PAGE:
Santa Maria Tri-Tip Steak is a specialty of Santa Maria, California, which lies about 100 miles northwest of Los Angeles. Tri-tip is taken from the bottom sirloin of the cow, and is often cut into steaks and sold as “sirloin steak” (a tougher version of the prized “top sirloin steak”). When sold whole, as is used in this recipe, it can weigh up to 4 pounds. This lean, moderately tough, and economical cut of meat fares best when cooked only to medium-rare or medium.
The key to making a good Santa Maria Tri-Tip is cooking it so that it has a crusty outside and tender, juicy inside. There are different ways to achieve this result; in Santa Maria, chefs often use a grill that can be adjusted up and down, so as to develop a crust and then pull it away from the fire to prevent burning.
My method is similar. We’re going to only heat one side of the grill, indirectly roast it until it reaches a certain temperature, then place it directly over the fire to create a tasty crust at the end. The end result is a dead simple recipe that always makes for a tasty experience.
This past week I did a guest recipe on PaleoParents.com, and I wanted to share the recipe with you folks too. This is actually an update of an old recipe that I decided to re-shoot because I was unsatisfied with the recipe’s photos. It’s amazing to see how much my photography has changed over the past three years; sometimes it’s hard to see the forest for the trees. For comparison’s sake, I’ve included the old picture at the bottom of this post. Although I’m posting all Whole30 recipes all month, this recipe isn’t technically Whole30 because it uses white wine; but it’s a guest post, so it’s exempt, right??
Lately, I’ve been on a personal quest to turn more people on to seafood. Besides the fact that it’s both delicious and full of nutrients, it can often be dead-simple to prepare. Take this recipe, for example, which requires only 15 minutes from start to finish – 5 minutes to scrub the clams, 5 minutes to prep the melted butter, and 5 minutes to steam the clams. Cooking clams at home is also much more economical than ordering them at a restaurant; you can often find and steam clams yourself for a fraction of the cost you’d pay out in town.
Clams in particular are especially nutritious. Pound-for-pound, they have more iron than beef liver, and they’re high in Vitamin B12, Vitamin A, calcium, selenium and potassium. They are an excellent source of protein, and are especially healthful when considering that they have Omega-3 fatty acids and a much lower contamination profile than other ocean-based sources of Omega-3 (like salmon). Have I convinced you yet?
Unlike other seafood, farm-raised clams (and mussels) are preferred over wild-caught clams; they are raised on ropes suspended above the sea floor, which makes them less gritty than wild clams dredged from the ocean floor. Dredging can also damage the ocean’s ecosystem.
With early copies of The Ancestral Table making their way into the hands of media and reviewers this week and next, I’ve been getting a little reflective lately. More than once during some recent marathon email sessions, I’ve had to remind myself of why I wrote this book in the first place (hint: it wasn’t to get more emails). After sitting down to think about it more than a few times, I thought you might be interested to hear why I wrote my cookbook.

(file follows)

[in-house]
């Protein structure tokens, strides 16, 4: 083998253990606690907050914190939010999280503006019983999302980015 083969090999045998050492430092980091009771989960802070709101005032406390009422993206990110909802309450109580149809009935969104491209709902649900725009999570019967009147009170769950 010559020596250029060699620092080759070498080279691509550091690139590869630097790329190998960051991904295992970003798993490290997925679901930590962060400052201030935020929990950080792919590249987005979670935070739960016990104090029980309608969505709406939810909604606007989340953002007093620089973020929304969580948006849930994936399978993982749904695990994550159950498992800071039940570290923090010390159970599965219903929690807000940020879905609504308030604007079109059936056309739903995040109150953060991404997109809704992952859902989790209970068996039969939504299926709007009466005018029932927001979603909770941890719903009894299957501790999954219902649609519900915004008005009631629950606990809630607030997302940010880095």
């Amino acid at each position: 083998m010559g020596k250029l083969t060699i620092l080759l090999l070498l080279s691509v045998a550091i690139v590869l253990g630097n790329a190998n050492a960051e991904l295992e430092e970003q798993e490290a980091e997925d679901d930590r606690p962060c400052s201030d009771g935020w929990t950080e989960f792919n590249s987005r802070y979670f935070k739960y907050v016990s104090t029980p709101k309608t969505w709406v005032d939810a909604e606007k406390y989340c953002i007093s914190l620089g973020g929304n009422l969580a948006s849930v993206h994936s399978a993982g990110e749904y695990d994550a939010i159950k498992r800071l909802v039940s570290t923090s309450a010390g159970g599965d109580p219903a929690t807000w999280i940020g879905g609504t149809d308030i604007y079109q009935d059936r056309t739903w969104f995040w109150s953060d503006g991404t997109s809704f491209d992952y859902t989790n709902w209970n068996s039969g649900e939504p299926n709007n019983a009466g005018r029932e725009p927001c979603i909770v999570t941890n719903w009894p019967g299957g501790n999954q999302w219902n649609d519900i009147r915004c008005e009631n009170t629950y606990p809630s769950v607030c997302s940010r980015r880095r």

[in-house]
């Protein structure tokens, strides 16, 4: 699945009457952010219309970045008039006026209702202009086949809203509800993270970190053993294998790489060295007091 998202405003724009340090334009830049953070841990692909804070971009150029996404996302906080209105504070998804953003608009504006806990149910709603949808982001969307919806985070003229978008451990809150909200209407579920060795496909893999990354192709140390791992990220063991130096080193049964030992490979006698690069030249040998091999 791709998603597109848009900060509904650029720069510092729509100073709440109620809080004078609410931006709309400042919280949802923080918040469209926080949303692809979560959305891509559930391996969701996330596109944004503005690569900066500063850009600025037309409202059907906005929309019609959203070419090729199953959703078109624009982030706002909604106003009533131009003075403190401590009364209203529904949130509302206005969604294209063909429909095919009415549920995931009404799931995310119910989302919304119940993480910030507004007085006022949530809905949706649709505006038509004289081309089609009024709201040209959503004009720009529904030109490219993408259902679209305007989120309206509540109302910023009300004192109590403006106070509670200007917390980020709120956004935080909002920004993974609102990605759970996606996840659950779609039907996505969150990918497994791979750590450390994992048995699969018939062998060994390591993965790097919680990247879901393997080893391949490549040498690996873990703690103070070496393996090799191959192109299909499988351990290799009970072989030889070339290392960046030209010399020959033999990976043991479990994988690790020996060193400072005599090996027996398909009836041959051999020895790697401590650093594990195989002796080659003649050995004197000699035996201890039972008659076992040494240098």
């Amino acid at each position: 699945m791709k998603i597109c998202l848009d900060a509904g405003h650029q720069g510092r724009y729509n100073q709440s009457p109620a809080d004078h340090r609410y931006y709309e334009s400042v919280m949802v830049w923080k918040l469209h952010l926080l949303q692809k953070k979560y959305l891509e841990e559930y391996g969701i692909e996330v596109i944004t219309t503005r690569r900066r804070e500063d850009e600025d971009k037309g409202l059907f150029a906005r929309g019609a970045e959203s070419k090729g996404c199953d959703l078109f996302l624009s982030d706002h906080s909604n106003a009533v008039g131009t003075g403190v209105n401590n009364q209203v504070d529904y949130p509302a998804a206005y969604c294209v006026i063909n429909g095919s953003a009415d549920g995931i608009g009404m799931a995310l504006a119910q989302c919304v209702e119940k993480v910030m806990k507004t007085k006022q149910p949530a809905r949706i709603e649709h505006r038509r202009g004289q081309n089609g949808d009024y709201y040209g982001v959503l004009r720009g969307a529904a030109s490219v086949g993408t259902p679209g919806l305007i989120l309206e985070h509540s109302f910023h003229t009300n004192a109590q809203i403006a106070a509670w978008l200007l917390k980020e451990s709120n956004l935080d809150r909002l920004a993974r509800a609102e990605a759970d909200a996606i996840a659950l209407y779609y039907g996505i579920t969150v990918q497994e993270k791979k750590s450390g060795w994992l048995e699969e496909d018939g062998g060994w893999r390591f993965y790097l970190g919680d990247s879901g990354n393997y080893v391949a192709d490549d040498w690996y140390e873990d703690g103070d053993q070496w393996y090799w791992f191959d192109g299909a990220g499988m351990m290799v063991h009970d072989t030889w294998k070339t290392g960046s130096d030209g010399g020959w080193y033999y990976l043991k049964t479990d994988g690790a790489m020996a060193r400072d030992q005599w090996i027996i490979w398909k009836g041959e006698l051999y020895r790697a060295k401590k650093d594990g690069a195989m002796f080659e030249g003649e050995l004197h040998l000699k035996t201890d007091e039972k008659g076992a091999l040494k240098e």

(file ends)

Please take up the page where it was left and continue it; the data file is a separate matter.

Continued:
I’m a big fan of Thai curries, and Green Curry is one of my favorites. It’s been a couple years since I tackled my last Thai curry (Panang Curry), so I thought it was time to share another recipe. Like in my Panang Curry recipe, this recipe is a template for you to adjust as you see fit; directions on how to change the protein or add vegetables are provided below the recipe.
The Thai word for Green Curry (แกงเขียวหวาน) actually translates to “Sweet Green Curry”, but that doesn’t imply that this dish is sweet. Instead, “sweet green” means “light green” in Thai.
While the idea of making curry from scratch may be initially daunting, nothing could be further from the truth. My curry paste has quite a few ingredients, but all you do is basically throw them all together and purée; the paste will keep for a month in the fridge and there’s enough paste to make three curries. Making the actual curry is even easier – it’s a 20-minute meal, if not less.
I’m happy to say that I have a copy of The Ancestral Table sitting on my lap as I type this! While I was at work yesterday, I got an email from my publisher that the first copy – hot off the press – was en route. As you can imagine, it was the longest workday ever.
But this post isn’t (only) about gloating that I have an early copy of the book. Serendipitously, Amazon has also updated their webpage for my book to now include theor “Look Inside!” feature, which allows you to get a glimpse of a good chunk of the book (40 pages, to be exact). So check it out, if you’re inclined, to get an idea of what you’ll get when The Ancestral Table releases on February 11th.
It may sound funny, but writing, designing, and shooting The Ancestral Table was the easy part. Now I actually have to promote and sell the thing! That’s where you come in. If you’re excited about the book, please tell your friends about it! Tweeting, Instagramming, Facebooking, Pinteresting, texting, snail mailing, or simply shouting out my cookbook’s landing page link – http://thedomesticman.com/cookbook – would be really helpful. Heck, call your congressman while you’re at it. Politicians eat food, too. I even have a hashtag going (ridiculous, right?): #TheAncestralTable.
It would be beyond awesome if this little book went viral, and people started cooking more delicious, healthy meals around the world.
Thank you for your support and readership. I can’t wait for you to see the book.